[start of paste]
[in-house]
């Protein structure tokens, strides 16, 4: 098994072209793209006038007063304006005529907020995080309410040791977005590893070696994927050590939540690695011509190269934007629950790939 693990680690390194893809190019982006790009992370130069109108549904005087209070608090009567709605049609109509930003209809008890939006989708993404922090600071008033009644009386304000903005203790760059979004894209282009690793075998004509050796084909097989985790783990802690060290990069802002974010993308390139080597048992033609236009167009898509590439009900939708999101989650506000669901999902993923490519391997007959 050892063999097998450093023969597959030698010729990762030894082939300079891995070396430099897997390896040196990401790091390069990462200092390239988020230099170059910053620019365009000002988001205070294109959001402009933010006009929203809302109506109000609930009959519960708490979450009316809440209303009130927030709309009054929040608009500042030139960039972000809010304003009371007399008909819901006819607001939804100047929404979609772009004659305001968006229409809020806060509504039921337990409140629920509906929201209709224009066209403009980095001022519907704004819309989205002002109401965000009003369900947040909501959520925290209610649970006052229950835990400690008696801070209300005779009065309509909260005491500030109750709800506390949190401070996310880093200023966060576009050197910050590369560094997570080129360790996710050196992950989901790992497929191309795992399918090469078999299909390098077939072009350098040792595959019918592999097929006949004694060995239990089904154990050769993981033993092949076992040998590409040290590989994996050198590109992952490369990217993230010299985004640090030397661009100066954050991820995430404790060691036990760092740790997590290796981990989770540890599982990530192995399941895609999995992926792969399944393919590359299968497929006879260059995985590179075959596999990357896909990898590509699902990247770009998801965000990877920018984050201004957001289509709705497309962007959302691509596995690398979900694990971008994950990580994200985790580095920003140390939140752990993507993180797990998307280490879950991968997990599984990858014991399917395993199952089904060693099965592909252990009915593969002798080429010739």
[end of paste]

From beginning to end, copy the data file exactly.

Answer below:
[in-house]
């Protein structure tokens, strides 16, 4: 098994072209793209006038007063304006005529907020995080309410040791977005590893070696994927050590939540690695011509190269934007629950790939 693990680690390194893809190019982006790009992370130069109108549904005087209070608090009567709605049609109509930003209809008890939006989708993404922090600071008033009644009386304000903005203790760059979004894209282009690793075998004509050796084909097989985790783990802690060290990069802002974010993308390139080597048992033609236009167009898509590439009900939708999101989650506000669901999902993923490519391997007959 050892063999097998450093023969597959030698010729990762030894082939300079891995070396430099897997390896040196990401790091390069990462200092390239988020230099170059910053620019365009000002988001205070294109959001402009933010006009929203809302109506109000609930009959519960708490979450009316809440209303009130927030709309009054929040608009500042030139960039972000809010304003009371007399008909819901006819607001939804100047929404979609772009004659305001968006229409809020806060509504039921337990409140629920509906929201209709224009066209403009980095001022519907704004819309989205002002109401965000009003369900947040909501959520925290209610649970006052229950835990400690008696801070209300005779009065309509909260005491500030109750709800506390949190401070996310880093200023966060576009050197910050590369560094997570080129360790996710050196992950989901790992497929191309795992399918090469078999299909390098077939072009350098040792595959019918592999097929006949004694060995239990089904154990050769993981033993092949076992040998590409040290590989994996050198590109992952490369990217993230010299985004640090030397661009100066954050991820995430404790060691036990760092740790997590290796981990989770540890599982990530192995399941895609999995992926792969399944393919590359299968497929006879260059995985590179075959596999990357896909990898590509699902990247770009998801965000990877920018984050201004957001289509709705497309962007959302691509596995690398979900694990971008994950990580994200985790580095920003140390939140752990993507993180797990998307280490879950991968997990599984990858014991399917395993199952089904060693099965592909252990009915593969002798080429010739």